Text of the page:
*Update: Mailers, Pols Hit USPS' Revenue Plan

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Members of the mail community met with House subcommittee members last week in an effort to allay mailers' concerns about a U.S. Postal Services' billing practice -- which they perceive as unfair.


Specifically, members of the lay group and the USPS met with staff members of the House subcommittee on the postal service to discuss the USPS' controversial Revenue Assurance Program. The mailers say the USPS demands payment of back postage for unclear, ambiguous or inconsequential violations of the Domestic Mail Manual. And, they claim, due process is limited.


Consequently, chairman of the subcommittee, Rep. John McHugh (R-NY), is investigating the program, which is designed to track postage -- as a result of complaints he received from major mailers. He wrote a letter to the USPS' Postal Inspector General Jan. 11, asking that the program be evaluated; and that he be presented with a report by mid-February. Rep. Dan Burton (R-IN) chairman of the House Government Affairs Committee, also has reported receiving similar grievances.


Specifically, McHugh wrote that assurances have to be made that the USPS is fully compensated. However, he added: "It also must ensure that all customers are treated equally and fairly." The chairman also hinted at the possibility of a Congressional hearing on the program this spring. But insiders say McHugh wants to see the results of the IG's evaluation prior.


The group that met with McHugh's staff included members of the Association for Postal Commerce; members of the National Newspaper Association; members of the National Federation of Nonprofits; USPS chief financial officer M. Richard Porras; and USPS Inspector General Karla Corcoran.


During that meeting, Porras said USPS officials are taking a new approach to assessing revenue deficiencies that is more sensitive to the needs of the mailing community.


In addition, Porras promised, Bulk Mail Acceptance and Rates and Classification Service Center personnel will work with "our customers when and where mailing problems are identified. We will provide mailers with notice of problems and recommend remedies. Deficiencies will not be assessed as part of this notice process. However, if after notice is given and identified, problems continue to occur, deficiencies will be assessed."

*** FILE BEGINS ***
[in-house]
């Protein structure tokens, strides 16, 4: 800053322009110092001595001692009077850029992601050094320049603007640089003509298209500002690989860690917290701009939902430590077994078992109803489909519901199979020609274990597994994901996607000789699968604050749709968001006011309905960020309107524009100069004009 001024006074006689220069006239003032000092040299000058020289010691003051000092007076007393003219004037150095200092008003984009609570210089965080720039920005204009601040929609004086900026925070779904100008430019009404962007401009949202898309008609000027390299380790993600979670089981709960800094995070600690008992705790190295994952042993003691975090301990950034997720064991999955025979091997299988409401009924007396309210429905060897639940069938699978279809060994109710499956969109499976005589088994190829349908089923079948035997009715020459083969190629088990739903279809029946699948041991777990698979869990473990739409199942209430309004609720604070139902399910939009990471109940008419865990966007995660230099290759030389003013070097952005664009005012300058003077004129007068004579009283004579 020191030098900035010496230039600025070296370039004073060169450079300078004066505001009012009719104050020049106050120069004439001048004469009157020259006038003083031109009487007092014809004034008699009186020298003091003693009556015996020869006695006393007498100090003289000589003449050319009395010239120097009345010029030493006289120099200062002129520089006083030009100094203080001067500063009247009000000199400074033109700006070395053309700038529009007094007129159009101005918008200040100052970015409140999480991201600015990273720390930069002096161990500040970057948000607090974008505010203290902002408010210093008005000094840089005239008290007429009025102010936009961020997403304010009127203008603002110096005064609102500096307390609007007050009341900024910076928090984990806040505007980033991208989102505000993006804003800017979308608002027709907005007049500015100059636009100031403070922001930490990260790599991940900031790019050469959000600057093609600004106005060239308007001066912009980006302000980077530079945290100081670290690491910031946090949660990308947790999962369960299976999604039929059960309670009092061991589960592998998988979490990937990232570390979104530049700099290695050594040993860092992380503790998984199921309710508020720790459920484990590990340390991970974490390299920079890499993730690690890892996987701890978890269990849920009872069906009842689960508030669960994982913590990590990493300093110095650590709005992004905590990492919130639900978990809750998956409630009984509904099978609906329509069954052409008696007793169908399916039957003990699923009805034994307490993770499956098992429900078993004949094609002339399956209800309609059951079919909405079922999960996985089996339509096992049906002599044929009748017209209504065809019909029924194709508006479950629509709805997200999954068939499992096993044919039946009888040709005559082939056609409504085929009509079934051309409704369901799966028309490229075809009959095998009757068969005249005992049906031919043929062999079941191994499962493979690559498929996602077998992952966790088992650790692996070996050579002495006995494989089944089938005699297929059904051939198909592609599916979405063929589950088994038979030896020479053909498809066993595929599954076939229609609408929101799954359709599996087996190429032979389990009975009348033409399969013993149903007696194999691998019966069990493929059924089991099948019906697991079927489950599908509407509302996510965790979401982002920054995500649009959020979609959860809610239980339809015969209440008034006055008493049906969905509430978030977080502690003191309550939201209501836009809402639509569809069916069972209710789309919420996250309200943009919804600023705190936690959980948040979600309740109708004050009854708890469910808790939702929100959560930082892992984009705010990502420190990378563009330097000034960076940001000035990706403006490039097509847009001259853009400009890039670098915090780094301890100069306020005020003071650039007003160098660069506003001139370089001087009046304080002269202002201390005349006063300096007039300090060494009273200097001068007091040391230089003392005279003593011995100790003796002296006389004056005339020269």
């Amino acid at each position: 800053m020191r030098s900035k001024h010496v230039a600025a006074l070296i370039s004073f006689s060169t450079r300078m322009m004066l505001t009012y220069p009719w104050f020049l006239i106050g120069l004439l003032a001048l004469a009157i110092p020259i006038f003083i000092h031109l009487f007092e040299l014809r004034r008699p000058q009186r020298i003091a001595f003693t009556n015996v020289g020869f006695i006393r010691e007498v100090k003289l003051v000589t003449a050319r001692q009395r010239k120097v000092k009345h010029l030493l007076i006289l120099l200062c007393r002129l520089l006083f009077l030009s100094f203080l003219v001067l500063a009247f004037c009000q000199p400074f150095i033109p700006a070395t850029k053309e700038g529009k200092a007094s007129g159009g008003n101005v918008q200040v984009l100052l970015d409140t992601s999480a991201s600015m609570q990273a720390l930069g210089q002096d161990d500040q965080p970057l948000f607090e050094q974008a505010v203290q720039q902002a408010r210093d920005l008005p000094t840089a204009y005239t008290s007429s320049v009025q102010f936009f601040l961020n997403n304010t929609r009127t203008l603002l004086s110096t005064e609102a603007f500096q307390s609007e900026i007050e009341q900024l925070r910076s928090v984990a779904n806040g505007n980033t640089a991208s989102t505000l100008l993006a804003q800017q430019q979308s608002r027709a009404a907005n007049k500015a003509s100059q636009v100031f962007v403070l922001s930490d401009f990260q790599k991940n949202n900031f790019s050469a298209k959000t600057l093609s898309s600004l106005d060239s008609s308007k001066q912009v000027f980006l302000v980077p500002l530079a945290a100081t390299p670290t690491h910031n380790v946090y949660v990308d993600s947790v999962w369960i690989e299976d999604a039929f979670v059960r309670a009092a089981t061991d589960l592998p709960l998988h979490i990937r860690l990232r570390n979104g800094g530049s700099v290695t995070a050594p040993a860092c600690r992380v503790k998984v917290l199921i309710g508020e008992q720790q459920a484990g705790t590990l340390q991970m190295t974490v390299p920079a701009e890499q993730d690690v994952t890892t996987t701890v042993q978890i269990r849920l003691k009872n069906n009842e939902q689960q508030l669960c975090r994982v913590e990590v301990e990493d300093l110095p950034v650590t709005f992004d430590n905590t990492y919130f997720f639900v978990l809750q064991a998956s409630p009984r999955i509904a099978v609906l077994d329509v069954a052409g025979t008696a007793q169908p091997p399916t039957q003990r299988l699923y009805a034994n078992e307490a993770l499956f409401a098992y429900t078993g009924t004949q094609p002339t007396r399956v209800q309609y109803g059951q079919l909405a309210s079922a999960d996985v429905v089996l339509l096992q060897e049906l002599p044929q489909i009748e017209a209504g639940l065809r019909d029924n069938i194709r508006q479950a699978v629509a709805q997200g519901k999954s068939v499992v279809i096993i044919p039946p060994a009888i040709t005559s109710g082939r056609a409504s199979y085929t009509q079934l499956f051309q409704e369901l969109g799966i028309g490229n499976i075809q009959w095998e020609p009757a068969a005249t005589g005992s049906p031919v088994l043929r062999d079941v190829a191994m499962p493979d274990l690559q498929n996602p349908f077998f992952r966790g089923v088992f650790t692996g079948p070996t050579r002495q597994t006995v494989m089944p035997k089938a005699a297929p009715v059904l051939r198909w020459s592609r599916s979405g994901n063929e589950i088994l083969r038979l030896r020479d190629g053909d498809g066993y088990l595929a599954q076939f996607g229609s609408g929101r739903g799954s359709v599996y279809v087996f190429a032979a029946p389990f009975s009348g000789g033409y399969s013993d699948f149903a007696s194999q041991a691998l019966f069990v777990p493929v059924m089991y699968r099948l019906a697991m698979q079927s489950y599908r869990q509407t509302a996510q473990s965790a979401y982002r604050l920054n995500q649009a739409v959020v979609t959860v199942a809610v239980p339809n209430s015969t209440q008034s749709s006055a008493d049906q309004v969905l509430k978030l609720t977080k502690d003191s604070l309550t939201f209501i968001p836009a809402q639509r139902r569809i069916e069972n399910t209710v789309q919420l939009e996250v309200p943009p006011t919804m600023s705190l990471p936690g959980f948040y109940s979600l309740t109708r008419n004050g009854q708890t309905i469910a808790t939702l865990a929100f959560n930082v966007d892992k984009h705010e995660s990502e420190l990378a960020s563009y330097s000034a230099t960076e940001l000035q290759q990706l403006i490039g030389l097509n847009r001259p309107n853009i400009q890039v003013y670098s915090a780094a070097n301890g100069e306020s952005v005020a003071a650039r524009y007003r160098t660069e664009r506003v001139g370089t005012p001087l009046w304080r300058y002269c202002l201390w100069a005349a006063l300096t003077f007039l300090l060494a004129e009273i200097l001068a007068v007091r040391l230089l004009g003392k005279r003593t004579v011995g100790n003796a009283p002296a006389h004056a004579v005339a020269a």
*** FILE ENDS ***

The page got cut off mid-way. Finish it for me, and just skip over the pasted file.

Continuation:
Insiders said Porras will be addressing MTAC members this week at its quarterly meeting in Washington, and will then summarize the information contained in the letter he sent to Joe Schick, chairman of the Mailers Technical Advisory Committee on Jan. 11, that revealed how the USPS will be working toward easing the concerns of mailers.


While mailers expressed pleasure with the changes, they are not sure whether USPS officials are moving quickly enough to implement these changes for the good of the mailers -- or as a way to squash the possibility of a Congressional hearing on the matter.


"Members of MTAC met with [the USPS] before Christmas, and we all agreed to everything in the letter. But [the USPS] were still dragging their feet getting it out to let everyone else in the mailing community know what was going on," said Schick, who is also director of postal affairs for Quad/Graphics, New Berlin, WI. "But when [the USPS] saw that the Hill was involved, they suddenly wanted to get this all cleared up and taken care of, so they could tell McHugh everything was fine with the program.


"We can take their word … but until we actually see things happen in person, and in the field, I think most people are pretty apprehensive about the new plans," Schick added.
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